Wednesday, October 5, 2011

Evil Twins

As a private tutor, I tell my students to focus on the positive, while still working on the other stuff, and sometimes I have to remind myself to do the very same thing.

The past fall/early winter was a very busy season for me, with clients working on academics as well as applications to new schools or college, and all the standardized tests those entail. It was wonderful and gratifying and now all my lower and middle schoolers know where they are going next year and the high school seniors are finally finished with their college applications. Yay team!

The fact is, however, that part of my work also involves writing - and I did not do that. Yes, I was busy, but I still had the time. I started my next article after the holidays, but I didn't like it, so I erased the whole thing. I wrote something else, still didn't like it, so I stopped. I turned my attention to other things, updating my website, researching new material, watching too much TV....all the while knowing I needed to post something, keep in touch with my readers, get my name out there, etc. But as time passed it got harder and harder; there was so much more work to do, any momentum I had was gone and I thought "Who really cares what I have to contribute anyway?"

Does that sound at all familiar?

I sometimes suffer from PROCRASTINATION, and its partner in crime, PERFECTIONISM. The combination can be debilitating to students, and heartbreaking to parents. It leads to late homework, missed deadlines, anxiety attacks, bad grades, worse confrontations, and an overall sense of uselessness and despair. The only strategy I have seen work is one that involves going against the saying "focus on the big picture." In my case, I have always looked at the pixels instead: the next few steps, or in some cases, just one baby step, in order to work my way out of a "P&P" funk. It's what I help clients who are caught under the same double-edged sword do as well.

If you have an overwhelming amount of homework to do (whether or not you've been putting it off), then the mountain of books and papers facing you can look like Mt.Olympus. Instead of taking in the whole, take out one assignment. Is it due tomorrow? OK, that goes in one pile. Not until the following day? That's a different pile. Next week, but requires preparation? Again, another pile. Notice as you sort and separate you have created much more manageable groups of work to do, each with their own priority and timeline. Let's say you have a geometry test or a pop quiz coming up (that you shouldn't know about but do), and you are terrified because you haven't studied? Then by all means start studying! - but don't think of the entire cram session; focus on one subject at a time - special right triangles, or circles, etc. Find a study partner - someone who will study with you, not distract you - and you will be all the more productive.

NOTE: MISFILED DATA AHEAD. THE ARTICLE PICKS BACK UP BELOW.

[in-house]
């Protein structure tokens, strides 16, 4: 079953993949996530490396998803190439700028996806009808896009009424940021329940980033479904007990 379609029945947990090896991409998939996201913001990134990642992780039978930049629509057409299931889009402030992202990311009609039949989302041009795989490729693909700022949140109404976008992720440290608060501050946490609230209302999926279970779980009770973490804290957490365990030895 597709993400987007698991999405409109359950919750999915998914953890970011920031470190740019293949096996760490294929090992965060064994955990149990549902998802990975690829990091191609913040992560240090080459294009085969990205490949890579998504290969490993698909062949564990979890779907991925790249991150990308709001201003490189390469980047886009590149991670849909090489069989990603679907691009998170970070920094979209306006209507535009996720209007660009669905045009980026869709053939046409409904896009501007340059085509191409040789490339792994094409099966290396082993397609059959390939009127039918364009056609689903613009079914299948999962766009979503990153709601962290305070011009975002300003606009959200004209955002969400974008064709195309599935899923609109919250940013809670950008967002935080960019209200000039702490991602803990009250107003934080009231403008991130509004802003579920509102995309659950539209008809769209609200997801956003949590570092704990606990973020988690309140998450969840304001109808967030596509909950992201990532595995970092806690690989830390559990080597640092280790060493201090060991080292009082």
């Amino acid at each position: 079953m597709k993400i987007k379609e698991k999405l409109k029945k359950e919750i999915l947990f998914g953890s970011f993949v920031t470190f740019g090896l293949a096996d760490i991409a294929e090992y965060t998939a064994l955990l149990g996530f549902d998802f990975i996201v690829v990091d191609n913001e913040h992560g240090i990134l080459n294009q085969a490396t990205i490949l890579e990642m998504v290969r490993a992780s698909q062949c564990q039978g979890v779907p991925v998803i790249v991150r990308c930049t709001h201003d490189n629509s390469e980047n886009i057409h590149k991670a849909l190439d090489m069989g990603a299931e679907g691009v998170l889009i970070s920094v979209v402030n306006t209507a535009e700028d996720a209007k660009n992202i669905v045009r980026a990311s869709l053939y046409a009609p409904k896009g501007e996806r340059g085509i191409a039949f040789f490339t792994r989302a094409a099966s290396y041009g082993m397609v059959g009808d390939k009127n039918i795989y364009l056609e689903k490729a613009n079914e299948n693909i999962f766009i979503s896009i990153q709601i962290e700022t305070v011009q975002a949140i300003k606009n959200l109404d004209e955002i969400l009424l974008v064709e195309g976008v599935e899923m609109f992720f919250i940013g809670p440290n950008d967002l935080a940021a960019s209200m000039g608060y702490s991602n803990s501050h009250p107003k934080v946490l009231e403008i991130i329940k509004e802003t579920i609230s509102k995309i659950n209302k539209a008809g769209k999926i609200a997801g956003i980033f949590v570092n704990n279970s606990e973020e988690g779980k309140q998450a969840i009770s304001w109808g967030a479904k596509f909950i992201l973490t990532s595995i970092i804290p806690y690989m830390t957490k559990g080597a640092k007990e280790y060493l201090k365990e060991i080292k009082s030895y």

For the SATs, ACTs, or any other standardized test, you will need to learn vocabulary, re-learn some math and practice, practice, practice. As I say to every single one of my students, vocab is the easiest thing to learn and the last thing anyone does. Why? Because there are so many darn words! It's overwhelming. So break them up. One word a day. Five. During a commercial break of you favorite TV show. Make it a competition between you and your friends. Whoever learns the most words every week gets an iTunes gift card. Whoever learns the least has to buy someones else a Starbucks card.

Please note: the last two paragraphs are about what you can do. The words "can't," "should," and "should have" have no place here. Ever.

About perfectionism: having to do it exactly right, or not at all. It is a hideous trap, and it is also a lie. Nothing we do will ever be perfect, and unfortunately for some of us, we end up feeling like nothing will even be good enough. Eventually we give up altogether. Personally I have come to the conclusion that "perfection" is actually the domain of the divine, so there is no need for me to set such an impossible standard for myself. I still strive for it, but I will never reach it - and that's okay. It doesn't mean I stop working.

Also, to say "it's not perfect so I won't try" is a complete cop out. It's an excuse because I am scared, or overwhelmed, or I just want to go to procrastinate some more. See how those two Ps work together? Evil twins, they are.

The fact is, the "P&P" trap doesn't make the work go away, it just makes us feel worse. "Do you know how much I have to do now?" is a common refrain. "Yes, the same amount you will have to do tomorrow, but there will be more of it." So take some baby steps, give yourself a break (but don't take a break!), and do your best. "Perfect" is useless. That pile of work still looks like Olympus, but none of us are gods, so we can just do the work,

Alexandra Zabriskie has worked as a private tutor on standardized tests and academics for over a decade. An Ivy League graduate and New York City native, she knows what it takes to succeed, covering everything a student needs from A to Z.